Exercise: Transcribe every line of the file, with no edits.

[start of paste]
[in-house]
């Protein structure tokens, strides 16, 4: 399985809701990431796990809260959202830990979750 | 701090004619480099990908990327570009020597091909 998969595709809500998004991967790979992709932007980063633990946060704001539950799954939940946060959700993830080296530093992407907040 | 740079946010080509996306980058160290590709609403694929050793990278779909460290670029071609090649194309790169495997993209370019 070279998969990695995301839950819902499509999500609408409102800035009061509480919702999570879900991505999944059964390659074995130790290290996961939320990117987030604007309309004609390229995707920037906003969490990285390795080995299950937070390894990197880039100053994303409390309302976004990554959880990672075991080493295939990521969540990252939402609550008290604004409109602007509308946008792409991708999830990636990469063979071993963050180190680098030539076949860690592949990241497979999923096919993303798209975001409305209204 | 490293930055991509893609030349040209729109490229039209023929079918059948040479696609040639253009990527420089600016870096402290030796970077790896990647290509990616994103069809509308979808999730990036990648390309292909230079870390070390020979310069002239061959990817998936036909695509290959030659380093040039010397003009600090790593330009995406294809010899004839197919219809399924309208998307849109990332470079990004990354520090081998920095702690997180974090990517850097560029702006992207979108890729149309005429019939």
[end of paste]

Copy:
[in-house]
């Protein structure tokens, strides 16, 4: 399985809701990431796990809260959202830990979750 | 701090004619480099990908990327570009020597091909 998969595709809500998004991967790979992709932007980063633990946060704001539950799954939940946060959700993830080296530093992407907040 | 740079946010080509996306980058160290590709609403694929050793990278779909460290670029071609090649194309790169495997993209370019 070279998969990695995301839950819902499509999500609408409102800035009061509480919702999570879900991505999944059964390659074995130790290290996961939320990117987030604007309309004609390229995707920037906003969490990285390795080995299950937070390894990197880039100053994303409390309302976004990554959880990672075991080493295939990521969540990252939402609550008290604004409109602007509308946008792409991708999830990636990469063979071993963050180190680098030539076949860690592949990241497979999923096919993303798209975001409305209204 | 490293930055991509893609030349040209729109490229039209023929079918059948040479696609040639253009990527420089600016870096402290030796970077790896990647290509990616994103069809509308979808999730990036990648390309292909230079870390070390020979310069002239061959990817998936036909695509290959030659380093040039010397003009600090790593330009995406294809010899004839197919219809399924309208998307849109990332470079990004990354520090081998920095702690997180974090990517850097560029702006992207979108890729149309005429019939």